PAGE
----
A title caught my attention as I was looking for something to watch on tv – “I Am Dying,” was the title of a one hour time slot documentary on NatGeo. Not the typical comedy or history driven program I am usually geared towards, but I was drawn nonetheless.
The feature is all about Renee, a young woman who is diagnosed with breast cancer. It’s about her life, her passions, her accomplishments, her struggles and eventually her death. It’s about not only Renee’s experiences, but also those of her family, her friends and her caregivers.
This is a powerful journey I highly recommend you witness on your own. Cancer in our society is portrayed in many ways and by numerous definitions. There is the big pharma and western medicine view, the Hollywood movie drama, the karmic or religious standpoint, and yet unless you’ve lived through it, whether it be your own health crisis or that of someone you love, no portrayal ever really touches on all aspects of cancer. Not until this movie.
NatGeo, Joaquin Phoenix, Casey Affleck and the film’s directors have put together a compassionate reality of what Renee experienced. This powerful film shows the life changing choices we have to make, both as stewards of our own health care, and as caregivers of our loved ones.
It’s REAL. It’s GRIPPING. It’s the closest thing I’ve seen placed on film that fully describes what day to day life is like for someone in Renee’s particular situation. You will see her daily treatments, the process she goes through as her mind and body begin to shut down, and most definitely you will witness the loving care and kindness that surround her.
I’ve had the role of caregiver for loved ones in this situation and it’s not easy. I’ve watched people I love more than anything slowly wither away because of a horrid disease called cancer.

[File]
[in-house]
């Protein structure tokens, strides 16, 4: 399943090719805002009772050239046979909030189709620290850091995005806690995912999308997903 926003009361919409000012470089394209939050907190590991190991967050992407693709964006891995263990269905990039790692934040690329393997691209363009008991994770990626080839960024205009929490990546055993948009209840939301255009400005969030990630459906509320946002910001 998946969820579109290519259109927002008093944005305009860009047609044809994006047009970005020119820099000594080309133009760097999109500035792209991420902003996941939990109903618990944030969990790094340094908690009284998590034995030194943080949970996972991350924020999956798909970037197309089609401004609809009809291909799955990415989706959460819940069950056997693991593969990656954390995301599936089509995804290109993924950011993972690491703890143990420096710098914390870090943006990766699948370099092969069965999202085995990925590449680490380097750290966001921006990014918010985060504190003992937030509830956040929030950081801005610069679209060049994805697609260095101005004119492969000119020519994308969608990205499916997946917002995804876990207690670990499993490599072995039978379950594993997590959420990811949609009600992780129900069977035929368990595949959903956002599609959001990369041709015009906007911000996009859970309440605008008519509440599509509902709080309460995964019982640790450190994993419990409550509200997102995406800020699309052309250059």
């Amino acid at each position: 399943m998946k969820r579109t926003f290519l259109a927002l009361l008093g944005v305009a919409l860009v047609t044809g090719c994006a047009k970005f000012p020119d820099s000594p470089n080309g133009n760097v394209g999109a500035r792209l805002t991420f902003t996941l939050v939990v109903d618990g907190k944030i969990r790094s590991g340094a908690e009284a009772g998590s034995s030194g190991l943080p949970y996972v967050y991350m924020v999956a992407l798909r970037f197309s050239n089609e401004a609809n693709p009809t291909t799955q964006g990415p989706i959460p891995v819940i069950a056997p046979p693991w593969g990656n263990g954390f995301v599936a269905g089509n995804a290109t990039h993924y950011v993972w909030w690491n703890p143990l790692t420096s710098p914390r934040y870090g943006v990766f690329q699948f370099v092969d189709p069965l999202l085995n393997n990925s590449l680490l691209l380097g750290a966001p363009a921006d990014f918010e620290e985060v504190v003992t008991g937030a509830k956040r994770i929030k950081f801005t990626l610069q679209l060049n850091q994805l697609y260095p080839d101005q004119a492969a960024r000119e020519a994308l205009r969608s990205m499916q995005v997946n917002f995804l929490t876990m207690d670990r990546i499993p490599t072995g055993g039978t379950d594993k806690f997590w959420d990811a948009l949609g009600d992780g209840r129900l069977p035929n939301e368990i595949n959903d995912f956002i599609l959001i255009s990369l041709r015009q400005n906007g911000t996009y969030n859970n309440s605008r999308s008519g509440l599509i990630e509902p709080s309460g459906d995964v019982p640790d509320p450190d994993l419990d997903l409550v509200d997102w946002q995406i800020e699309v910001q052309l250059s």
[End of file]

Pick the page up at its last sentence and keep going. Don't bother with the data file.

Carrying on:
Many people shy away from dealing with those that are sick or who have been given a diagnosis such as cancer. They go into fear, they don’t understand, and it’s easier to not deal with it than to face it. I get that. It’s not simple or comfortable to see someone dealing with chemo or side affects from a sickness. It’s not pleasant. But a small effort can make a huge difference in that person’s life.
I recommend this film to all who’ve been affected by cancer, to all who wonder what REALLY goes on in the life of a terminal cancer patient, and to all who want to make a difference.
Positive change can start with YOU. Knowledge is power. If you witness someone else’s journey then you will have greater understanding. And then the next time you see someone you know who is suffering from this disease, you can see them with compassion – you can smile at them with light, and not pity. You can look them in the eye with honor and respect, no longer afraid of their diagnosis, and with understanding within your heart.
God bless Renee Heidtman and her loving family and friends for their willingness to share this courageous journey with rest of the world. Renee will be remembered for her light, strength and beautiful spirit, not a diagnosis on a medical chart.
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